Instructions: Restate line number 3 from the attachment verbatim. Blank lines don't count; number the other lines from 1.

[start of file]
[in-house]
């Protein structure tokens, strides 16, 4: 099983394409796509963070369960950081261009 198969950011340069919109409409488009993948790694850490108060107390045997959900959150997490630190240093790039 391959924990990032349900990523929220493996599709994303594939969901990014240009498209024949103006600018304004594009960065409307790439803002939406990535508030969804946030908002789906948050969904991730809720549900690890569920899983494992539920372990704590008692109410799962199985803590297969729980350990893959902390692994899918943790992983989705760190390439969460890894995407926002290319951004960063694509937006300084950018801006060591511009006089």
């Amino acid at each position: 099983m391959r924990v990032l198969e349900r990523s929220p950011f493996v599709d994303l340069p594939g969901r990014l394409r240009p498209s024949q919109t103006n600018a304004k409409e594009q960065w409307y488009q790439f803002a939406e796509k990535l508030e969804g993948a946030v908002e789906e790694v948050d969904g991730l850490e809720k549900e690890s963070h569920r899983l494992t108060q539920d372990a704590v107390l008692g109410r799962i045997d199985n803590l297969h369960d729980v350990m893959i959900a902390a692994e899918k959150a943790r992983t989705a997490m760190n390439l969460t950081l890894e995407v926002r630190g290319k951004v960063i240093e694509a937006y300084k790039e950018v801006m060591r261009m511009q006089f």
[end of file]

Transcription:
């Amino acid at each position: 099983m391959r924990v990032l198969e349900r990523s929220p950011f493996v599709d994303l340069p594939g969901r990014l394409r240009p498209s024949q919109t103006n600018a304004k409409e594009q960065w409307y488009q790439f803002a939406e796509k990535l508030e969804g993948a946030v908002e789906e790694v948050d969904g991730l850490e809720k549900e690890s963070h569920r899983l494992t108060q539920d372990a704590v107390l008692g109410r799962i045997d199985n803590l297969h369960d729980v350990m893959i959900a902390a692994e899918k959150a943790r992983t989705a997490m760190n390439l969460t950081l890894e995407v926002r630190g290319k951004v960063i240093e694509a937006y300084k790039e950018v801006m060591r261009m511009q006089f």